Articles Posted in Misdiagnosis

L&P - Breast Cancer Month

What If A Doctor Failed to Diagnose Your Breast Cancer?

Johns Hopkins Medicine researchers estimate that medical error, including failure to diagnose, is the third leading cause of death in the U.S. And in many cases, medical conditions such as breast cancer are treatable when caught early but failing to diagnose or treat can often lead to further injury or death. With today’s greater awareness of one of the biggest killers to American women, as well as technological and diagnostic advancements, doctors should be able to detect breast cancer based on symptoms, standard age-based tests, or readily available screening methods. In many types of breast cancers, an early and correct diagnosis can make a significant difference in prognosis.

According to the National Breast Cancer Foundation, some of the more common breast cancer diagnoses include:

“Safety advocates said that without access to public data, it has been too easy for hospitals to excuse poor outcomes by blaming mothers’ health problems.”

-USA Today

Hospitals Blame Mothers When Things Go Wrong

“To know that this happens is our country, that’s unacceptable.” 

-Sue Sheridan, patient safety advocate, in To Err Is Human

The medical malpractice attorneys of Levin & Perconti recently watched To Err Is Human, a newly released documentary showing the frequency and impact of medical errors upon American families. To see the facts relating to the frequency and severity of medical errors combined with the heart wrenching story of a family forever changed by these mistakes has left a lasting impression on all of us.

medical malpractice lawsuit

History of Common Malpractice Errors May Be Unknown to Patients

A recent investigation led by the Milwaukee Journal Sentinel, USA Today and MedPage Today found that even when surrendering a medical license because of unprofessional conduct such as sexual assault, medical malpractice or prescription abuse, physicians simply leave their bad history in one state and move their practice to another while continuing to make deadly mistakes as risky medical experts. Equally disturbing is that if a physician voluntarily surrenders his license, the public may not ever be able to access or gain knowledge about why the surrender occurred. Although the National Practitioner Data Bank has more than 1.3 million records of “adverse actions” going back to 1990, files can only be accessed by hospitals, insurers, and state medical boards. Individual states can file a complaint, but only if prompted to inquire of a physician offender’s harmful patient history.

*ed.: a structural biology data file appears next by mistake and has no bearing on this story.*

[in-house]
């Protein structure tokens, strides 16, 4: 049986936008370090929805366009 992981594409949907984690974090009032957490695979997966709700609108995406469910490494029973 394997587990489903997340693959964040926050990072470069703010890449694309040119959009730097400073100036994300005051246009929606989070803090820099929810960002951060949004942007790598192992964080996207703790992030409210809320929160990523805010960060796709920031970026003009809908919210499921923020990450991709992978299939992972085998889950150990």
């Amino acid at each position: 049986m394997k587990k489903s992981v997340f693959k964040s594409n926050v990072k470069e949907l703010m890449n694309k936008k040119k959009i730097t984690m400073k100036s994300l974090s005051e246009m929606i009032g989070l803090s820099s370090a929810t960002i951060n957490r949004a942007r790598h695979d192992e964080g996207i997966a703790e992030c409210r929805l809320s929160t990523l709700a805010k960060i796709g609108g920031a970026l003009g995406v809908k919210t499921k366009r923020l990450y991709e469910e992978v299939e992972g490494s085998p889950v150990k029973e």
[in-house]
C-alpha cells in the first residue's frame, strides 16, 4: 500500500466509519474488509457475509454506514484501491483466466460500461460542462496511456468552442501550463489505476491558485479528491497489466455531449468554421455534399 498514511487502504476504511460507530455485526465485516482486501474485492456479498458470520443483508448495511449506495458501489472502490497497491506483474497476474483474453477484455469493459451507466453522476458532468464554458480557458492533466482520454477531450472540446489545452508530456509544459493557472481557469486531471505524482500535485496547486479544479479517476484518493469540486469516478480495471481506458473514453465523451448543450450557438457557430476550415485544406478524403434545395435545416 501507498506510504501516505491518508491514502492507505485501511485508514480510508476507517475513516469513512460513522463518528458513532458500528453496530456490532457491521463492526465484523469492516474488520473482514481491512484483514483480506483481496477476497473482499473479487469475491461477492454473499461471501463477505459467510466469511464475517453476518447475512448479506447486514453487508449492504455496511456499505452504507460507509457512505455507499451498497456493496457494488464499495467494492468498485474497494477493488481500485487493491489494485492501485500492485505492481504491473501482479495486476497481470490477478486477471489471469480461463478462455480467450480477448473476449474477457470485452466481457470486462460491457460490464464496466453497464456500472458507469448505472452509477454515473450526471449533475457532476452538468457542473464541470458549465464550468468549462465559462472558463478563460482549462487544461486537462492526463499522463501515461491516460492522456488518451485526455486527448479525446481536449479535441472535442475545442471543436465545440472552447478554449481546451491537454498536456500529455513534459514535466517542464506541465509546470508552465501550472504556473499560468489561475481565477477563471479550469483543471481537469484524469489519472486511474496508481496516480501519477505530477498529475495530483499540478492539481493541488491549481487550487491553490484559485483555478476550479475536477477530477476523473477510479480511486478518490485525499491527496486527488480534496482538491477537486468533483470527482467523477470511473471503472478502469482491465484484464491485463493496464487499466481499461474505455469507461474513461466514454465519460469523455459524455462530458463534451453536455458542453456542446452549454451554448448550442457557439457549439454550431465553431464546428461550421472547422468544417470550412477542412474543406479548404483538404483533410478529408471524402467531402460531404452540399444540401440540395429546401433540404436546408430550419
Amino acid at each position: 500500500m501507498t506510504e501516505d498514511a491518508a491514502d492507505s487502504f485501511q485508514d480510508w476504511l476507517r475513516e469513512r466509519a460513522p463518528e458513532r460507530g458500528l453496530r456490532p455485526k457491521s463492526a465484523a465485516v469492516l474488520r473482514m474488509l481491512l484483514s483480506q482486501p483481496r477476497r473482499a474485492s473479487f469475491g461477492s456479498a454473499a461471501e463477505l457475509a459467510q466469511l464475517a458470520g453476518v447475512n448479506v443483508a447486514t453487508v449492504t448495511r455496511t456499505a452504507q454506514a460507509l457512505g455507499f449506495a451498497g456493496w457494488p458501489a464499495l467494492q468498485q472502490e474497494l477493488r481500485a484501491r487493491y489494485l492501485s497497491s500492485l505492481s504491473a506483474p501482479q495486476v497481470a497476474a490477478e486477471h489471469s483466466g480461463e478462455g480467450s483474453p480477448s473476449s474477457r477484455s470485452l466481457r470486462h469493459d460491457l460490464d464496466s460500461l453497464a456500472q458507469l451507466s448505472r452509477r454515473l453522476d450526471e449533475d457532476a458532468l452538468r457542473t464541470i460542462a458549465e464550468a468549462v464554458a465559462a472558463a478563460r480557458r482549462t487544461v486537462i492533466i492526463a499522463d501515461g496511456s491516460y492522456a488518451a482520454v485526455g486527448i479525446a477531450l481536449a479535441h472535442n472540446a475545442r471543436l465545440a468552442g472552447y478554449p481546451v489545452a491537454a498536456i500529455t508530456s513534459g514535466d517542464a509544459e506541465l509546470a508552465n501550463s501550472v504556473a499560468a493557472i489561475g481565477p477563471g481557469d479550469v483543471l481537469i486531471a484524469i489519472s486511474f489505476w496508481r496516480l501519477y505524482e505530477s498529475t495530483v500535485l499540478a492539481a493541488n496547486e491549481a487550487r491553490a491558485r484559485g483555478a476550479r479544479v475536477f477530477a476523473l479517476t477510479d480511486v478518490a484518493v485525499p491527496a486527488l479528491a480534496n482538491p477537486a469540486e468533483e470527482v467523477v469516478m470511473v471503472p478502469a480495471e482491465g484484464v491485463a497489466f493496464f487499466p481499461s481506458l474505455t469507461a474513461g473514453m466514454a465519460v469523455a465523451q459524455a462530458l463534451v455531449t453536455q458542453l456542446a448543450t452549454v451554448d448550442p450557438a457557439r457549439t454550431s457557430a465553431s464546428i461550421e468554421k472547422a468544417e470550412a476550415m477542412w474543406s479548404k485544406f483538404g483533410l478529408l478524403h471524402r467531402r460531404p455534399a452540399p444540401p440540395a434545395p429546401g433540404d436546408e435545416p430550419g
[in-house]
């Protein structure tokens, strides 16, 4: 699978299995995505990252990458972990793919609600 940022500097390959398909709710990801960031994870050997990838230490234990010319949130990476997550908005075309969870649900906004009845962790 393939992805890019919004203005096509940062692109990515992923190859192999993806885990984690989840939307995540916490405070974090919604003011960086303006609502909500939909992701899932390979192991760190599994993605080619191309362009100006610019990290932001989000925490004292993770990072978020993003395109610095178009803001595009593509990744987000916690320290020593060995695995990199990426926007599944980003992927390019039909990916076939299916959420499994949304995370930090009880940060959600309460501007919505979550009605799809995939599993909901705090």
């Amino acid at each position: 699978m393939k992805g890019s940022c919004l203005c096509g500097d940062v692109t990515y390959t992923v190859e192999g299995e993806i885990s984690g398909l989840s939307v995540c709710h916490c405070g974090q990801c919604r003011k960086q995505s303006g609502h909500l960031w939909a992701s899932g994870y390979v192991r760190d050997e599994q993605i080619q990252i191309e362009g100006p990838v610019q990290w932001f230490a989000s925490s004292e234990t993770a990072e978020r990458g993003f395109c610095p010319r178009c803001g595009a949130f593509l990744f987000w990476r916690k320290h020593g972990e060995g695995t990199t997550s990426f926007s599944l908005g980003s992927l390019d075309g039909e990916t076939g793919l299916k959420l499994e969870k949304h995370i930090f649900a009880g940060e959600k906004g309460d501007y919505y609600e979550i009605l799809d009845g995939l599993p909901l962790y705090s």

Additional investigative findings published in December 2018 from the news organizations included:

The Leapfrog Group, a nonprofit group dedicated to hospital safety, has released their biannual Leapfrog Hospital Safety Grade report, showing an overall improvement in Illinois hospitals since the spring. According to Leapfrog, the survey measures hospital patient safety by the number of “errors, injuries, accidents, and infections.” Participation by hospitals is optional and this fall, 110 Illinois hospitals agreed to take part. According to the data collected, Leapfrog rated Illinois hospitals as #13 overall, an improvement from #15 this past spring.

In a time where the increasing problem of medical errors is finally being given the platform it deserves, the survey is more relevant now than ever. The Leapfrog Group, citing an often quoted 2016 Johns Hopkins study, notes that medical errors are now the third leading cause of death in the United States. Patient safety and healthcare provider accountability is essential for all hospitals and healthcare organizations. Below is our analysis of the Fall 2018 Leapfrog Hospital Safety Grade report for participating Illinois hospitals.


Illinois & Metro Chicago Hospital Results

The Center for Justice and Democracy (CJ&D), a consumer rights group out of New York Law School, has shared their list of 22 famous figures who have been harmed and even killed by medical malpractice.